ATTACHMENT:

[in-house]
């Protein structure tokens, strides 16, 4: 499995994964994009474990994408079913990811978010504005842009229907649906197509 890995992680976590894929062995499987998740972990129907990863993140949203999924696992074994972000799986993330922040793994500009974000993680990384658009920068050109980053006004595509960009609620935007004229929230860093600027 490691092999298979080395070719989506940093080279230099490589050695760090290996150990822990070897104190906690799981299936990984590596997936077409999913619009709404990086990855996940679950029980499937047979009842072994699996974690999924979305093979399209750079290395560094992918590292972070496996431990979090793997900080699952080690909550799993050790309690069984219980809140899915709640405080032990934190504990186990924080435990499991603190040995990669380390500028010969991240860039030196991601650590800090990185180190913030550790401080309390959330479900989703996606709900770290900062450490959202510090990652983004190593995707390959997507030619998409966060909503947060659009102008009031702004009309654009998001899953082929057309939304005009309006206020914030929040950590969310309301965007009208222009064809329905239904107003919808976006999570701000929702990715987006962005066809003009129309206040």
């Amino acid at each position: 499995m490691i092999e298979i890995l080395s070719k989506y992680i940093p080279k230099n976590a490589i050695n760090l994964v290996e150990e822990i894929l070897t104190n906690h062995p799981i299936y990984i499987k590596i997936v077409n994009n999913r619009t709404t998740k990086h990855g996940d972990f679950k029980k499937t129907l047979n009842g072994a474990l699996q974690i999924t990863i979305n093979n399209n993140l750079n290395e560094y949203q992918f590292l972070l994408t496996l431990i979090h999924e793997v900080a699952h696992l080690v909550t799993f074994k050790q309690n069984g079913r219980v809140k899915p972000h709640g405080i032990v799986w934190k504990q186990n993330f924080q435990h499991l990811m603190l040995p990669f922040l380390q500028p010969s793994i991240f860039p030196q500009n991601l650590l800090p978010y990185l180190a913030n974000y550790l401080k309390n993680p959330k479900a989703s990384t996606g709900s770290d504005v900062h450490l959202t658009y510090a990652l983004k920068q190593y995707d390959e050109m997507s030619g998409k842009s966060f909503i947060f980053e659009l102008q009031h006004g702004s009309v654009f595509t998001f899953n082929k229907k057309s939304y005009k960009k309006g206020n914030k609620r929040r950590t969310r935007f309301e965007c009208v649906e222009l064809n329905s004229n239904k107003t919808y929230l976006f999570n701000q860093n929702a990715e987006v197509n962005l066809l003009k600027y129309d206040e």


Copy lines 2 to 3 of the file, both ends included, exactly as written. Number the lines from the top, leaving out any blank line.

């Protein structure tokens, strides 16, 4: 499995994964994009474990994408079913990811978010504005842009229907649906197509 890995992680976590894929062995499987998740972990129907990863993140949203999924696992074994972000799986993330922040793994500009974000993680990384658009920068050109980053006004595509960009609620935007004229929230860093600027 490691092999298979080395070719989506940093080279230099490589050695760090290996150990822990070897104190906690799981299936990984590596997936077409999913619009709404990086990855996940679950029980499937047979009842072994699996974690999924979305093979399209750079290395560094992918590292972070496996431990979090793997900080699952080690909550799993050790309690069984219980809140899915709640405080032990934190504990186990924080435990499991603190040995990669380390500028010969991240860039030196991601650590800090990185180190913030550790401080309390959330479900989703996606709900770290900062450490959202510090990652983004190593995707390959997507030619998409966060909503947060659009102008009031702004009309654009998001899953082929057309939304005009309006206020914030929040950590969310309301965007009208222009064809329905239904107003919808976006999570701000929702990715987006962005066809003009129309206040």
């Amino acid at each position: 499995m490691i092999e298979i890995l080395s070719k989506y992680i940093p080279k230099n976590a490589i050695n760090l994964v290996e150990e822990i894929l070897t104190n906690h062995p799981i299936y990984i499987k590596i997936v077409n994009n999913r619009t709404t998740k990086h990855g996940d972990f679950k029980k499937t129907l047979n009842g072994a474990l699996q974690i999924t990863i979305n093979n399209n993140l750079n290395e560094y949203q992918f590292l972070l994408t496996l431990i979090h999924e793997v900080a699952h696992l080690v909550t799993f074994k050790q309690n069984g079913r219980v809140k899915p972000h709640g405080i032990v799986w934190k504990q186990n993330f924080q435990h499991l990811m603190l040995p990669f922040l380390q500028p010969s793994i991240f860039p030196q500009n991601l650590l800090p978010y990185l180190a913030n974000y550790l401080k309390n993680p959330k479900a989703s990384t996606g709900s770290d504005v900062h450490l959202t658009y510090a990652l983004k920068q190593y995707d390959e050109m997507s030619g998409k842009s966060f909503i947060f980053e659009l102008q009031h006004g702004s009309v654009f595509t998001f899953n082929k229907k057309s939304y005009k960009k309006g206020n914030k609620r929040r950590t969310r935007f309301e965007c009208v649906e222009l064809n329905s004229n239904k107003t919808y929230l976006f999570n701000q860093n929702a990715e987006v197509n962005l066809l003009k600027y129309d206040e």